Jacob from Dwindling Debt asks Do Overdraft Chargers Affect Your Credit

Danielle from Saving Without A Budget shares 5 Smart Investing Tips for 2012.

Young from Young and Thrifty presents A Woman’s Perspective on Engagement Rings, and says, “As a woman who has been dating her boyfriend for the past 7 years, bought a home and moved in together for the past 1.5 years, my perspective on an engagement ring is simple. I think I just want one.”

Ray from Squirrelers asks How Much Does the Tooth Fairy Leave?, and says, “There are all kinds of ways that family and money are intertwined.

Jack from Money Saving Ethics tells us Easy Tips for Saving Money Part 2.

TTMK from Tie the Money Knot presents 5 Ways to Save Money Using Your Local Public Library, and says, “Want to know about a place that offers some incredible bargains – including things that are totally free?”

Money Walks from Money Walks presents 4 Tips About Retirement.

Matt from Budget SNOB presents Personal Finance Advice That Takes Only Minutes To Read, But Will Help For Years To Come.

pfblogger from Personal Cents says Fall is Upon Us – Lower Your Heating Costs! “Brr… it’s getting chilly!

Scott Skyles from mortgage1a.com asks How Does a Reverse Mortgage Work?, and says, “While the real estate market continues on the road to recovery, there has been quite a buzz recently regarding reverse mortgages. The advertisements for reverse mortgages are geared at individuals aged 62 and older, and they are usually endorsed by a celebrity within the same age range.”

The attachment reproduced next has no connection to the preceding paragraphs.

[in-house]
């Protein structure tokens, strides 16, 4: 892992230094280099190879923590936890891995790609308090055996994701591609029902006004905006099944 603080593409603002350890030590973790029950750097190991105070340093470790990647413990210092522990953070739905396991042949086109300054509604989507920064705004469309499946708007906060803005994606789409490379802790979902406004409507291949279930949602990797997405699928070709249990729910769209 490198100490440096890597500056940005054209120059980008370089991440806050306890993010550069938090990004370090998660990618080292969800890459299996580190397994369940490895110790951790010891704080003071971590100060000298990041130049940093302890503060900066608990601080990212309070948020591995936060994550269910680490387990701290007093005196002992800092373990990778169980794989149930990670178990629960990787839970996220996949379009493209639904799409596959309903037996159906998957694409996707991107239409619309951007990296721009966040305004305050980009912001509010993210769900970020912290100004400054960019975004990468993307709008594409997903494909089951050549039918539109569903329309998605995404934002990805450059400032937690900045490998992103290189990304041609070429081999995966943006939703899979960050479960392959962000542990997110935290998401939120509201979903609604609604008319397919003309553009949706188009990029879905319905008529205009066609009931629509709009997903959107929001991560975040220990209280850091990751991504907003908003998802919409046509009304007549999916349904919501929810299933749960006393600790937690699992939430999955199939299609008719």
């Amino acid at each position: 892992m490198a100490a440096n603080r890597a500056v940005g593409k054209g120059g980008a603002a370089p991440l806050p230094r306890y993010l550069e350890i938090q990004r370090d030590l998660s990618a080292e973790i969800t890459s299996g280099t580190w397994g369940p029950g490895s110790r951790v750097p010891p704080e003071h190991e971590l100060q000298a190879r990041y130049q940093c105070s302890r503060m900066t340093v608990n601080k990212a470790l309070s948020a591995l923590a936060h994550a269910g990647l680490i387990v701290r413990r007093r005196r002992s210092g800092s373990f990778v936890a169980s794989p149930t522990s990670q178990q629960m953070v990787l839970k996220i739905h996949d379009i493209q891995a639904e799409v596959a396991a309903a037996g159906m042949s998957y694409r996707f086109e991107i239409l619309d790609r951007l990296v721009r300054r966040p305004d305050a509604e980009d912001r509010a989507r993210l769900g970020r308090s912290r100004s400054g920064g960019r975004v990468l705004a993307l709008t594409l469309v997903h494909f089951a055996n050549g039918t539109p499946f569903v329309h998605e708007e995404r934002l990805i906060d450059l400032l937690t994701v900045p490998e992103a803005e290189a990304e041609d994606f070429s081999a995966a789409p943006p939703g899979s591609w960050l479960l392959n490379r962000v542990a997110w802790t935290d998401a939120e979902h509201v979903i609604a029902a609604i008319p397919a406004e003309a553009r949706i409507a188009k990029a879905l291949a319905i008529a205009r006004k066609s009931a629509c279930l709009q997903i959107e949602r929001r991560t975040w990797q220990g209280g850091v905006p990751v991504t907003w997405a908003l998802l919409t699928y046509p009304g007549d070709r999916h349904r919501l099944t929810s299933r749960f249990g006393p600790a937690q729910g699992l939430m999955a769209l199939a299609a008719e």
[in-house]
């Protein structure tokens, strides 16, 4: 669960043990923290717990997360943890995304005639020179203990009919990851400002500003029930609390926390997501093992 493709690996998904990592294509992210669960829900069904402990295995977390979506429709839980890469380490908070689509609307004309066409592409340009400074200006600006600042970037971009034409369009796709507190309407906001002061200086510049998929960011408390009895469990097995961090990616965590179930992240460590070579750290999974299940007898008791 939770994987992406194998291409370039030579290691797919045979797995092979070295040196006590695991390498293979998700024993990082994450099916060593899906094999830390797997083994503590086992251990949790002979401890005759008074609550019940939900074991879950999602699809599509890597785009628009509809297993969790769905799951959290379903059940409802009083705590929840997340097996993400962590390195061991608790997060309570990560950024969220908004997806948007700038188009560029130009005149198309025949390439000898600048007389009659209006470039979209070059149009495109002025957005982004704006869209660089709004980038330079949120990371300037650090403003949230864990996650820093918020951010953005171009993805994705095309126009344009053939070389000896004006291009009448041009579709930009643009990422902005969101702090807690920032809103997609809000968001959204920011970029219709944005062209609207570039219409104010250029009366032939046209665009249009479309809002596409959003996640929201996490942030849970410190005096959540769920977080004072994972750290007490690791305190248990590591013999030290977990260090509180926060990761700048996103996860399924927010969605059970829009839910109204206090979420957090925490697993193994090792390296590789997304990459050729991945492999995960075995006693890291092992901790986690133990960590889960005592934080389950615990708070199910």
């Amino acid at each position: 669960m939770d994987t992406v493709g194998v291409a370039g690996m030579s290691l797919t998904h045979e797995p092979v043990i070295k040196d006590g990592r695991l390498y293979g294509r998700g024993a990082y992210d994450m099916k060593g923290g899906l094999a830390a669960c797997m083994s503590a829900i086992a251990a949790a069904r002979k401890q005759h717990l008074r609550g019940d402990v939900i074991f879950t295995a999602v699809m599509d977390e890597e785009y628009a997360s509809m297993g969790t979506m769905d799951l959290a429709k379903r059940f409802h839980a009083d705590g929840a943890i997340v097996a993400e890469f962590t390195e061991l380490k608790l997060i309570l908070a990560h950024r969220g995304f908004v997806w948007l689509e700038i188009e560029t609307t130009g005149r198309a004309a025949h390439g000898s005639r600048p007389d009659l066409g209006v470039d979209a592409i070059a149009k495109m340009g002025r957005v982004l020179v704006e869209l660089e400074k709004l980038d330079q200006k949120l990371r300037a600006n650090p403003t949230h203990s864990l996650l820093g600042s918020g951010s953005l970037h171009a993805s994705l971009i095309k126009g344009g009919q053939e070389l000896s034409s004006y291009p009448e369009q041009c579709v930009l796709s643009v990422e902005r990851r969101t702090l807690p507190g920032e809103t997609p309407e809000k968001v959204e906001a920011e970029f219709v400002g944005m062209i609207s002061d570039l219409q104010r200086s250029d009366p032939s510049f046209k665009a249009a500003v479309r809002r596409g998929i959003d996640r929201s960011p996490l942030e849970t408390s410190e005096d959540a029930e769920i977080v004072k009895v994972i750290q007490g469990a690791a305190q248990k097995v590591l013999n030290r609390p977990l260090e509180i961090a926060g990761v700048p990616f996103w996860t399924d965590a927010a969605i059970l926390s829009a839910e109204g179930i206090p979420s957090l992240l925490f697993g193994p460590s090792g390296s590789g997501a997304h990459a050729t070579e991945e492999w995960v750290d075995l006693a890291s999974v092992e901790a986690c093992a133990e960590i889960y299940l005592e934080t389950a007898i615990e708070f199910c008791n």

Investor Junkie from Investor Junkie presents Quicken 2013 Review – Now with Mobile Access Support, and says, “Quite a few items were improved in the Quicken 2013 edition. Overall I’m happy they’ve progressed forward with the latest version, and not kept their focus on solely on just Mint.com.”

J.P. from Novel Investor shares The Best Reasons To Sell A Stock, and says, “There is an art to selling stock, or more importantly, knowing when to sell a stock. This separates the good investors from the great ones.”

Clint from Accumulating Money shares the Top 6 Tips for Planning and Budgeting Your Raw Diet, and says, “There are many online tools that can help get you well on your way to eating delicious and healthy meals without spending too much green.”